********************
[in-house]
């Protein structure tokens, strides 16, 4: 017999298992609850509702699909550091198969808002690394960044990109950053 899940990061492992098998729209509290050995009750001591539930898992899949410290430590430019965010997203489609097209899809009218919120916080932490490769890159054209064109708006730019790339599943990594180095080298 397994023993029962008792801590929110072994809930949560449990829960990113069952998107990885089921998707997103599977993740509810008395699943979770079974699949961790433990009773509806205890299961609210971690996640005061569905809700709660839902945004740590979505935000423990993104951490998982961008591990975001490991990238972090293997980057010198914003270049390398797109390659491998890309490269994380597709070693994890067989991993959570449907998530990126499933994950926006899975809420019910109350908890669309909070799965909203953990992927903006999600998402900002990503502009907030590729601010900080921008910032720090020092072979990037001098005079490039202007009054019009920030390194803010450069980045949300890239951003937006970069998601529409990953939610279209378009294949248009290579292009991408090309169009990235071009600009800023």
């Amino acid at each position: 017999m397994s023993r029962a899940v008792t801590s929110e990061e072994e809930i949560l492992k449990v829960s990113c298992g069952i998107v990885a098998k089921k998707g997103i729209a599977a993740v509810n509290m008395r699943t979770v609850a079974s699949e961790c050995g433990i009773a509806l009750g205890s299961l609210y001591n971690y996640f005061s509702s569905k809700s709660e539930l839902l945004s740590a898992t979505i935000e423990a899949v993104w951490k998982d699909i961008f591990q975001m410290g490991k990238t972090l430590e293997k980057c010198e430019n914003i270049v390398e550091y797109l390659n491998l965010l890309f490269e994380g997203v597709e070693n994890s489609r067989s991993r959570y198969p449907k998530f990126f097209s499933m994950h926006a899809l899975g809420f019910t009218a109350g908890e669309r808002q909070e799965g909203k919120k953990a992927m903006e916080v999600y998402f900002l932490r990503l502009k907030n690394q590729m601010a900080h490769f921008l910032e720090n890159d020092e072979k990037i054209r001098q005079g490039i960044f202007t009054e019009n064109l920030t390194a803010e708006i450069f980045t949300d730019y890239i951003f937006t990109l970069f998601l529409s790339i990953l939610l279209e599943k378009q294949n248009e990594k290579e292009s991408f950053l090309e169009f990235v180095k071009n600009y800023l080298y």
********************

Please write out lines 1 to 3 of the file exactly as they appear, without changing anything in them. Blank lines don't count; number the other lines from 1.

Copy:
[in-house]
């Protein structure tokens, strides 16, 4: 017999298992609850509702699909550091198969808002690394960044990109950053 899940990061492992098998729209509290050995009750001591539930898992899949410290430590430019965010997203489609097209899809009218919120916080932490490769890159054209064109708006730019790339599943990594180095080298 397994023993029962008792801590929110072994809930949560449990829960990113069952998107990885089921998707997103599977993740509810008395699943979770079974699949961790433990009773509806205890299961609210971690996640005061569905809700709660839902945004740590979505935000423990993104951490998982961008591990975001490991990238972090293997980057010198914003270049390398797109390659491998890309490269994380597709070693994890067989991993959570449907998530990126499933994950926006899975809420019910109350908890669309909070799965909203953990992927903006999600998402900002990503502009907030590729601010900080921008910032720090020092072979990037001098005079490039202007009054019009920030390194803010450069980045949300890239951003937006970069998601529409990953939610279209378009294949248009290579292009991408090309169009990235071009600009800023």
């Amino acid at each position: 017999m397994s023993r029962a899940v008792t801590s929110e990061e072994e809930i949560l492992k449990v829960s990113c298992g069952i998107v990885a098998k089921k998707g997103i729209a599977a993740v509810n509290m008395r699943t979770v609850a079974s699949e961790c050995g433990i009773a509806l009750g205890s299961l609210y001591n971690y996640f005061s509702s569905k809700s709660e539930l839902l945004s740590a898992t979505i935000e423990a899949v993104w951490k998982d699909i961008f591990q975001m410290g490991k990238t972090l430590e293997k980057c010198e430019n914003i270049v390398e550091y797109l390659n491998l965010l890309f490269e994380g997203v597709e070693n994890s489609r067989s991993r959570y198969p449907k998530f990126f097209s499933m994950h926006a899809l899975g809420f019910t009218a109350g908890e669309r808002q909070e799965g909203k919120k953990a992927m903006e916080v999600y998402f900002l932490r990503l502009k907030n690394q590729m601010a900080h490769f921008l910032e720090n890159d020092e072979k990037i054209r001098q005079g490039i960044f202007t009054e019009n064109l920030t390194a803010e708006i450069f980045t949300d730019y890239i951003f937006t990109l970069f998601l529409s790339i990953l939610l279209e599943k378009q294949n248009e990594k290579e292009s991408f950053l090309e169009f990235v180095k071009n600009y800023l080298y």